File photo: Bongiwe Mchunu.

Johannesburg - Retail giant Edcon is hoping to turn around its fortunes and increase its credit customer base through a potential deal with African Bank Investments Limited (Abil) as its second credit provider, but analysts believe the timing is wrong.

Edcon announced last week that it had signed a term sheet, which would form the basis for negotiations to establish Abil as a secondary provider to the retailer’s customers who did not fit Absa’s credit criteria.

Edcon sold its debtor’s books to Absa for R10 billion in 2012.

In its results for the third quarter to December, Edcon said it ended the quarter with 133 000 fewer credit customers than in the previous corresponding quarter.

On a twelve-month rolling basis, credit sales decreased from 51.4 percent to 47.2 percent of total retail sales.

Edcon also indicated that it was in advanced discussions on potential solutions for a second credit provider to improve net approval rates.

“When implemented, this should give customers improved access to credit facilities,” it said.

Edcon said last week that Abil’s credit would be granted subject to the bank’s criteria.

Retail analysts said yesterday that Edcon was continuing to lose market share as Absa’s credit-granting criteria was getting stricter.

Abri du Plessis, the chief investment officer at Gryphon Asset Management, said at this point the credit cycle was highly geared and this was evident as all the credit retailers were struggling to grant credit.

“From this perspective, it is understandable why Absa is hesitant in granting credit. Its just not the right time,” he said.

Du Plessis said it was clear that Edcon was looking for a more aggressive credit provider.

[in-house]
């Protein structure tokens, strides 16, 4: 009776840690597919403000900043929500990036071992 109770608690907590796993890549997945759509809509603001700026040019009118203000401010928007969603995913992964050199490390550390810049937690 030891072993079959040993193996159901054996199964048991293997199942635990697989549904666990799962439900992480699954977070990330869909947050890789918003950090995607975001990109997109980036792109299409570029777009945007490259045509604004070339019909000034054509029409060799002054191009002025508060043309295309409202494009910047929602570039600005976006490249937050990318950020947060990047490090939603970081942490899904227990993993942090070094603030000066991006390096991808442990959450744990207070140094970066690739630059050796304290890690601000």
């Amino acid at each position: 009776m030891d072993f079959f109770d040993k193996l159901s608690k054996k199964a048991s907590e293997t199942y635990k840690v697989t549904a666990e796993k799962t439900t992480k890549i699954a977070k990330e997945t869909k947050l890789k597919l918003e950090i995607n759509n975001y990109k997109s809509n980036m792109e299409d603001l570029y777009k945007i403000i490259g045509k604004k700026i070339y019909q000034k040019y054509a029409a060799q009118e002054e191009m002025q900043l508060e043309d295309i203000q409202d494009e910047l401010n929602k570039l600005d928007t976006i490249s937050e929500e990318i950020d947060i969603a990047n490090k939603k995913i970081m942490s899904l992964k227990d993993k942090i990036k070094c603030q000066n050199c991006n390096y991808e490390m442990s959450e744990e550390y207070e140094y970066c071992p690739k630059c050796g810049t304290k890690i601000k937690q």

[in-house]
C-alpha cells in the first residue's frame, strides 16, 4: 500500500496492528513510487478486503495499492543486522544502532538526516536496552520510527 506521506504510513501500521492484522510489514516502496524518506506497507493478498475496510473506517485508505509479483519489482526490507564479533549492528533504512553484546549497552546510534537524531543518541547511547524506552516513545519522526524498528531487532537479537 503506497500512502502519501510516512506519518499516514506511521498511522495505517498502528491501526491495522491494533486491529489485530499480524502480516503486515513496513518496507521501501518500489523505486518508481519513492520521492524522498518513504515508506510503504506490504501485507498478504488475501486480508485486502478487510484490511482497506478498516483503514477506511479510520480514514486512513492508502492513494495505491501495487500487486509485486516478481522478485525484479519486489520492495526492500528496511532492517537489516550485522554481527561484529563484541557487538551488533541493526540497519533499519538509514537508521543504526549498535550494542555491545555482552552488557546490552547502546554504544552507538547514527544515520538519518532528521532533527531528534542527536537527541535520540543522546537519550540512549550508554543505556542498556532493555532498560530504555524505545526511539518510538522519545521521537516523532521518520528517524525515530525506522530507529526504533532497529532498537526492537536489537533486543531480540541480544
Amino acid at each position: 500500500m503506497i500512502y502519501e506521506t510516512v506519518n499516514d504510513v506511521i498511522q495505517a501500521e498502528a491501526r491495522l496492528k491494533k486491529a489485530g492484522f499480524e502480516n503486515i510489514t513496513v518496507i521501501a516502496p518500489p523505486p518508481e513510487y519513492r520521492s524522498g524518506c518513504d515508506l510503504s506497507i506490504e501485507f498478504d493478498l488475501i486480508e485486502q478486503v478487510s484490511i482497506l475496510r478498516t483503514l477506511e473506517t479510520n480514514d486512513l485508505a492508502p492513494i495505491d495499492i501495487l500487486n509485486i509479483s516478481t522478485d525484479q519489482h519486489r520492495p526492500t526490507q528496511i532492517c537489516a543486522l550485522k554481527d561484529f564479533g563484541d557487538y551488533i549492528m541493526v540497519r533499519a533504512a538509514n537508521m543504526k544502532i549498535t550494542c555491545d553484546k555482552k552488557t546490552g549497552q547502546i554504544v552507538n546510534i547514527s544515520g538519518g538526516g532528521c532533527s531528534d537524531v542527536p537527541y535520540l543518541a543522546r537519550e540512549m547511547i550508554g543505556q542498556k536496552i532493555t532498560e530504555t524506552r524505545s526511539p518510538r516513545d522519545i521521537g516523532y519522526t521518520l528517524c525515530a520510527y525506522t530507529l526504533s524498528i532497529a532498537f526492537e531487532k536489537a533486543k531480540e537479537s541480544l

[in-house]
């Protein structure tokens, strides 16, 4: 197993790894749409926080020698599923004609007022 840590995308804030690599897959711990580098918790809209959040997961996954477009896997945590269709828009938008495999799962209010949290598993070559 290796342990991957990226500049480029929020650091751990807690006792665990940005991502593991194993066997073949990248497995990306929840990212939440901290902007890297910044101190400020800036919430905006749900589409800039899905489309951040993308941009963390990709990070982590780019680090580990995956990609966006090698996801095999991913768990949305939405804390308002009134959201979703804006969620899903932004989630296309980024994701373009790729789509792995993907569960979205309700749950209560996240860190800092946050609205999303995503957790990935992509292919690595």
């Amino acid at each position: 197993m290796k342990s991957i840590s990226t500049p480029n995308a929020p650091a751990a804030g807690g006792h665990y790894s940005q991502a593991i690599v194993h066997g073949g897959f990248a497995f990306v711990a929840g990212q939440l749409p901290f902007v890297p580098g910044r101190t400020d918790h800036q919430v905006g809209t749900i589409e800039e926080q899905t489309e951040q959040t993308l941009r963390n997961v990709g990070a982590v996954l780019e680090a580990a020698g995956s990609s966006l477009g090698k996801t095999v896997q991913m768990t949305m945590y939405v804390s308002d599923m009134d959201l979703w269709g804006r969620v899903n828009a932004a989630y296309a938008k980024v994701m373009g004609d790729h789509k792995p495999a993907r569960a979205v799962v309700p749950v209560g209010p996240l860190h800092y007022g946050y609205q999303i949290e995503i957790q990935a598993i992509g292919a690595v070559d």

However, “the timing is wrong and it will not help them with their problems”.

On the other hand, Abil’s unsecured lending model has struggled to deliver profits in recent months.

In its trading update for the six months to March, Abil warned of a worse-than-expected outlook.

It said the overall impact was likely to be a reduction in first-half profitability, compared with the restated first-half earnings of R604 million in the 2013 financial year, despite a material improvement from the restated earnings for the second half.

At its furniture retailer, Ellerines, there was a 21 percent decline in merchandise sales to R1.18bn in the quarter to December from R1.5bn in the quarter to December 2012.

The bank was also hit with a R300m fine by the National Credit Regulator for alleged reckless lending.

However, it managed to negotiate the fine down to R20m.

Du Plessis said all the problems surrounding Abil were a sign of how the bank dealt with credit in the past, which he believed was not prudent.

“Maybe that will change as the corporate is under pressure to grow profits and get back to the previous growth cycle.”

Du Plessis added that Edcon was also looking for somebody that was little bit more aggressive on credit granting.

“Edcon is also under more pressure compared to its peers, and we have not seen that much growth from them.”

He added that Edcon was under pressure to correct the situation, but the question the retailer needed to ask was: “Is the growth problem one of restricted credit?”

He said the credit cycle had not reached its peak yet, and that it was not expected to improve in the next 12 months or so.

“The cycle will definitely be impacted on by the next interest rate hike, which will happen anytime this year.”

Another analyst, who asked to remain anonymous, said should this deal come through it would give Edcon some kind of comfort in granting credit in less-restrictive manner.

“From Edcon’s perspective, it has been losing market share; they want to win that back and this is one of the ways to do it,” the analyst said.

Edcon said its contract with Absa would not be affected. Barclays Africa, formerly Absa Group, shares lost 0.32 percent to R153.50.